Inspired by Brian's description of his fairly sophisticated radio setup with FM transmitters, tuners, and multiple traditional and Wifi radios, I looked into my choices for a high performance FM transmitter. In searching for the "best" such unit I discovered that the large and vibrant Christmas light show hobby community use FM transmitters extensively to synchronize their display lights with music which you can hear on your car radio. As such there is a good deal of discussion on various FM transmitters on related online forums (see for example here).
To make a story short, here are three good choices, and I would appreciate any comments on them, especially if you can point out major differences between them. I know that Brian uses an EDM unit and I think he's very happy with it.
- CCrane FM transmitter: Description, specifications, and manual are here. It retails for $69.95 (new) or $62.95 (refurbished, or returned, "orphan"), shipping from CCrane. Reviews are generally positive although four of the latest reviews on Amazon are quite poor and may point to a bad batch, or a quality control problem. However, with both CCrane and Amazon you have 30 days to return the item if you are not satisfied.
This unit was originally marketed (and presumably designed, and is even now built) by Sangean. From what I could find the power output is 10 mW before modification, and it is FCC certified (Part 15). There is a very simple modification which allows one to boost the power output (and hence range) of the transmitter, especially if you extend the unit's telescopic antenna by attaching a long piece of wire to it. Read the Amazon reviews for the modification, or see here or here.
Among the advantages of the unit are that it can transmit in stereo, it comes with an AC adapter, has adjustable input level, and you have a wide choice of frequencies to transmit on. It's small, looks good too, and is the cheapest of the units described here.
- FM transmitters by EDM Design, a South African company. See here, and click through the features, operation, specs, and orders pages. Brian uses one of these units (the EDM LCD transmitter). Reviews are uniformly positive in terms of performance and long term use and reliability. The units are not FCC Part 15 certified, but are legal to use as long as you buy them in kit form and assemble them yourself, and of course make sure that you do not violate Part 15 regulations (which essentially state that your broadcast range should be limited to about 200 feet). It appears to me that the 10 mW unit (LED Series) should be enough for most users. An example is the EDM-TX-1/10EP kit which retails for $136, is switchable between 1 mW or 10 mW, and includes the PCB, parts, antenna, regulated 12V power supply unit, and a metal enclosure. Kit assembly is trivial, consisting of inserting a microprocessor into the board, and soldering a power jack into the PCB (very simple soldering - anybody can do it with a low voltage iron which you can buy form RadioShack). See instructions here.
The higher-end EDM LCD series has more features, more audiophile performance, and higher power (up to 100 mW), and is more expensive too (complete kit without the RDS unit is $195). From what I can tell it uses a ROHM BH1414K integrated circuit at its core, which is among the best high fidelity FM transmitters made by ROHM (see here). See kit assembly instructions here.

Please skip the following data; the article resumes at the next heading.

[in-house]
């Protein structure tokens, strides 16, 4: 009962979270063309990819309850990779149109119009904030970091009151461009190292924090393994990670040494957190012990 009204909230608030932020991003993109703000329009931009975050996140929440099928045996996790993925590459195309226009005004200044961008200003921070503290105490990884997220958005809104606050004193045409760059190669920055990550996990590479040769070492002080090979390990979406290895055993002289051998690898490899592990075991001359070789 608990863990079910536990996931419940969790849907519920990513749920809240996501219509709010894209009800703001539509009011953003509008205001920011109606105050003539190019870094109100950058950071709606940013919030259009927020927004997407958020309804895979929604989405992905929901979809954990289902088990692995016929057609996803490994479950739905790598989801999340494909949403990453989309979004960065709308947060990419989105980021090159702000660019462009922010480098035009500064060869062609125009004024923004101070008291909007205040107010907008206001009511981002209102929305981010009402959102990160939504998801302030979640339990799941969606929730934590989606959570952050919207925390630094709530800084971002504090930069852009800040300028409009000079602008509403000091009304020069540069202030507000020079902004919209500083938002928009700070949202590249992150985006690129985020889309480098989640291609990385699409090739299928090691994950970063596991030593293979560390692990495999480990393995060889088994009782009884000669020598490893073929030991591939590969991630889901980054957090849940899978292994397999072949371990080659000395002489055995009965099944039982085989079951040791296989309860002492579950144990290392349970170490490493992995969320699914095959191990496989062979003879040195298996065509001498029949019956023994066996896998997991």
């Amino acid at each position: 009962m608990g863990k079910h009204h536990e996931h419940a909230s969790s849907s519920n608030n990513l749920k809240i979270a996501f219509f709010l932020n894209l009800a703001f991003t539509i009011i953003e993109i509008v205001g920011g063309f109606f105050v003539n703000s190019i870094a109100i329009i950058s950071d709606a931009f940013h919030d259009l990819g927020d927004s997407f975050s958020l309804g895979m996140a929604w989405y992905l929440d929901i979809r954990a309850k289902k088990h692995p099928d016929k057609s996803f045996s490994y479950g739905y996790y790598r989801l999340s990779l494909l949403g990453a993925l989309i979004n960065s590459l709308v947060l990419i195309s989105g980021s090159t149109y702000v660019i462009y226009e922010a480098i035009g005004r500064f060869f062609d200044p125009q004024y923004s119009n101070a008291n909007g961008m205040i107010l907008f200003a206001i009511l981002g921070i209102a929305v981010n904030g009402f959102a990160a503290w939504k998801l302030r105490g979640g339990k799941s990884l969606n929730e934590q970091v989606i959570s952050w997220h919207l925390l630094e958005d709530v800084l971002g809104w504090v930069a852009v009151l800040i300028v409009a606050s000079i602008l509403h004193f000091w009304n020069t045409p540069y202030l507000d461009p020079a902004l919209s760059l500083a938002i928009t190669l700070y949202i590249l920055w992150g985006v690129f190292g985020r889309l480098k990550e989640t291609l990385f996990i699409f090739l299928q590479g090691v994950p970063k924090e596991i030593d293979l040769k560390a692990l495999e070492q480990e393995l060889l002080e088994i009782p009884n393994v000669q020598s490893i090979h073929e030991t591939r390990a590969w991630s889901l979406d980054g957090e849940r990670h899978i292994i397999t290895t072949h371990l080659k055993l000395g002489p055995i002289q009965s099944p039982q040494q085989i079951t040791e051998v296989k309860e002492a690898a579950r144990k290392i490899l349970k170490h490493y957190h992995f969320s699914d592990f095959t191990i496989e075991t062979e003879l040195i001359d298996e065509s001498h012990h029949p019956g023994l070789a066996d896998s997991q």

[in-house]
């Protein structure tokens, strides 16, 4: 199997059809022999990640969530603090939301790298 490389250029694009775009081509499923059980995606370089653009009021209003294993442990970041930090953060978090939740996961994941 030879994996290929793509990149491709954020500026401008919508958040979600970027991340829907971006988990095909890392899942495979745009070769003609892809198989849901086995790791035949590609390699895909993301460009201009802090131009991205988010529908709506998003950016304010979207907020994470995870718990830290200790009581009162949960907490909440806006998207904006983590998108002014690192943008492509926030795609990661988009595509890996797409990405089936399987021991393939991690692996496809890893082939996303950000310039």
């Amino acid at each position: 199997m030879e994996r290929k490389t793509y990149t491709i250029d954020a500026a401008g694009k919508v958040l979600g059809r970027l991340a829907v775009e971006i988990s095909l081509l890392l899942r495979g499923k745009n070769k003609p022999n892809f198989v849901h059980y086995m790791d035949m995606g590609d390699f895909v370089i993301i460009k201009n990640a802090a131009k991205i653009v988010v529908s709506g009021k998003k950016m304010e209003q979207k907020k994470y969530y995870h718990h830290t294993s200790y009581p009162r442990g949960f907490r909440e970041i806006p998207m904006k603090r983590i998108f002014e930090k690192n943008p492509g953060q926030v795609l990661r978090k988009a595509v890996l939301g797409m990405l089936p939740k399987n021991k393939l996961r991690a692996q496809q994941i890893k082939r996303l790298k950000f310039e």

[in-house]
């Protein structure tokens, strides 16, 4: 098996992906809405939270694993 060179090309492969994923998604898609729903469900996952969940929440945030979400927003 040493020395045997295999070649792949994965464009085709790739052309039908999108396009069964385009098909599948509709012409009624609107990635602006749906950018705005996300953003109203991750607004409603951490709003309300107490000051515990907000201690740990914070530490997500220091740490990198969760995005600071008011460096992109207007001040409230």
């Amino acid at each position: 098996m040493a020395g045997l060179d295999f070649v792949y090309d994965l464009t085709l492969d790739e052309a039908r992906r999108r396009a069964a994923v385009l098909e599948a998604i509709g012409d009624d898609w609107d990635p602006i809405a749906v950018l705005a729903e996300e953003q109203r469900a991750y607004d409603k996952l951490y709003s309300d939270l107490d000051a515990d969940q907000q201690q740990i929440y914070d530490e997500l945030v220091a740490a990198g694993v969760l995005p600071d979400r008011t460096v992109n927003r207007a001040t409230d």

Users swear by the EDM units - they are apparently great bang for the buck, and are truly well designed and professional transmitters.
- FM transmitters by HLLY, a Chinese company. See both here and here.
These can be purchased from the links above, or on Ebay. The units are not FCC Part 15 certified, and do not come in kit form, so I am not too clear on whether they can be legally operated in the US. My suggestion if buying them is to make sure your power levels are such that you don't go over the 200 feet FCC limit, especially since these are generally high power units. The most attractive unit here (both physically and in terms of performance) is the TX-01S FM transmitter which sells for $198 on Ebay (or you can start bidding and hope to get it at a lower price). See here and here. It has adjustable power levels and from what I can tell it also uses ROHM chips at its core, though I am not sure which one. It appears solid and well designed, and is currently the flagship FM transmitter manufactured by HLLY.
Again the few users of these I have tracked down on the web are very happy with them. HLLY also makes the Eclipse-4000 and Orion-5000 FM transmitters, and licenses them to Mobile Black Box (seehere, where you can find more details and user manuals). These appear to be good choices as well.
What would be really useful is a head to head comparison between the EDM and HLLY units on a variety of sources from high bit rate mp3 files, to low bit rate streaming Internet sources, testing range, fidelity, and reliability of the units. If only I had the funds to buy all three ...
Until then, I hope this summary has helped you a little bit in narrowing down your choices for high quality, high performance FM transmitters for home use.